Could Chinese authorities be about restrict imports of the quintessential multiplex staple imported from the United States?
No, we are not talking about movies or Hollywood; the greatest American export success to Chinese cinemas does not come from California but from the fields in Nebraska.
Different Attitudes – Changing Habits
Nothing illustrates the difference between Chinese and American cinema goers more than the respective attitudes to 3D and popcorn. While American audiences are increasingly turning their back on 3D, their appetite for concessions appears undiminished, to the point of circuits like Marcus and Laemmle installing larger seats to accommodate the expanding backsides.
Meanwhile, the challenge for Chinese cinemas is how to get people to consume more concessions to match their seemingly insatiable appetite for 3D films and thus increase average revenue per cinema visit. But a change is already underway.
The importance of popcorn to the growing Chinese cinema sector was highlighted by the recent revelation by Dalian Wanda Group that nationwide popcorn sales for its Chinese cinemas totaled 390 million yuan (USD $62.8 million) last year. This amounted to 72% of total concession sales and 9.5% of its total earnings of 4.1 billion yuan. (By way of comparison Wanda’s American chain AMC earned USD $1,847 million from ticket sales and USD $787 million from food and beverage in 2013, with concessions thus representing over 28% of total revenue.)
The push to pop in China is understandable because the ingredients for a bucket of popcorn cost just 3 yuan (US$0.48) while selling for 20 to 30 yuan (USD $3.22-$4.83). Huang Qunfei, general manager of the Chinese exhibitor Beijing New Film Association, was quoted by Xinhua as saying, ”It is very common to have an 80-percent profit margin in selling popcorn due to its low costs. Although tickets sales make up the largest share of revenues, popcorn and snacks can sometimes contribute more to profits.”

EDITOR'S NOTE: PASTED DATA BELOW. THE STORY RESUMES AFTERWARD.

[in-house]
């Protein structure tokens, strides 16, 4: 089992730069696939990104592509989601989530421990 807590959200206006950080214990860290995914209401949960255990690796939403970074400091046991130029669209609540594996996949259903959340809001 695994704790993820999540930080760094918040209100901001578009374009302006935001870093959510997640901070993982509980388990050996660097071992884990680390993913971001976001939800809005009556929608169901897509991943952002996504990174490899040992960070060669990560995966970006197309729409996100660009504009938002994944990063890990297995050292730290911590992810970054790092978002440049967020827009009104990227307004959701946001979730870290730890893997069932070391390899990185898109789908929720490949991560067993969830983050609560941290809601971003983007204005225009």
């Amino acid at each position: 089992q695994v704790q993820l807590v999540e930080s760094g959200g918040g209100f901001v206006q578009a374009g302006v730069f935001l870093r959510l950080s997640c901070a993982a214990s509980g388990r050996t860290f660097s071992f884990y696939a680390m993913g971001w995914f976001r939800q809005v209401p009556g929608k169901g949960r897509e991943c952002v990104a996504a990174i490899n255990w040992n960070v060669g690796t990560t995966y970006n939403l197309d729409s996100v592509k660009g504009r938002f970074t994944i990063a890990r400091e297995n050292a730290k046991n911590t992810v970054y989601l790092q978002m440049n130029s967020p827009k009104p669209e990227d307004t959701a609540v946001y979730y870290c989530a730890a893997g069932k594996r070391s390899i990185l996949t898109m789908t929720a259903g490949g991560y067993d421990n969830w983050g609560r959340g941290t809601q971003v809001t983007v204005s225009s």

Sales of popcorn accounted for as much as 20% of the total revenue of Chinese cinemas turnover in 2013. Wanda is the largest but not the only circuit benefitting from growing popcorn demand. Quoted in the Want China Times:
An executive at the Beijing UME Cineplex stated that popcorn and beverages were usually the only derivatives sold at domestic cinemas and that the complex’s popcorn sales accounted for 10% of its total revenue of at least 30 million yuan (US$4.8 million) last year.
However, the issue of concessions is complicated by the increasing tendency by Chinese cinemas to bundle cinema tickets, popcorn and sodas as one combo.